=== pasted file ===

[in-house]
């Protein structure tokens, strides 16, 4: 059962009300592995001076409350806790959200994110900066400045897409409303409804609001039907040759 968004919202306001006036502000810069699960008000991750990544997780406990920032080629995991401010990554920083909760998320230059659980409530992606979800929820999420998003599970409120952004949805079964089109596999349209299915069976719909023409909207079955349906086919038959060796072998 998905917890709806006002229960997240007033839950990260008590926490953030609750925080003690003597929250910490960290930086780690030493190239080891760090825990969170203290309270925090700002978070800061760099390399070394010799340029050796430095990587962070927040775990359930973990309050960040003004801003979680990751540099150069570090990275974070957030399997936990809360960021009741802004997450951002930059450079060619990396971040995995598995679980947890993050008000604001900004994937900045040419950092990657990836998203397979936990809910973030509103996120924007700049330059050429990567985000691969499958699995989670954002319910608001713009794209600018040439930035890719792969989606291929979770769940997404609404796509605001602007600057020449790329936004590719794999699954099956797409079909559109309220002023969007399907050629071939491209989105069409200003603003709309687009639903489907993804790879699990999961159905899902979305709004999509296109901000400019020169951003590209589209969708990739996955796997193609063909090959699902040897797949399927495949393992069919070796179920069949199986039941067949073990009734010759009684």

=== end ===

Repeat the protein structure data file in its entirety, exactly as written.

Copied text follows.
[in-house]
């Protein structure tokens, strides 16, 4: 059962009300592995001076409350806790959200994110900066400045897409409303409804609001039907040759 968004919202306001006036502000810069699960008000991750990544997780406990920032080629995991401010990554920083909760998320230059659980409530992606979800929820999420998003599970409120952004949805079964089109596999349209299915069976719909023409909207079955349906086919038959060796072998 998905917890709806006002229960997240007033839950990260008590926490953030609750925080003690003597929250910490960290930086780690030493190239080891760090825990969170203290309270925090700002978070800061760099390399070394010799340029050796430095990587962070927040775990359930973990309050960040003004801003979680990751540099150069570090990275974070957030399997936990809360960021009741802004997450951002930059450079060619990396971040995995598995679980947890993050008000604001900004994937900045040419950092990657990836998203397979936990809910973030509103996120924007700049330059050429990567985000691969499958699995989670954002319910608001713009794209600018040439930035890719792969989606291929979770769940997404609404796509605001602007600057020449790329936004590719794999699954099956797409079909559109309220002023969007399907050629071939491209989105069409200003603003709309687009639903489907993804790879699990999961159905899902979305709004999509296109901000400019020169951003590209589209969708990739996955796997193609063909090959699902040897797949399927495949393992069919070796179920069949199986039941067949073990009734010759009684």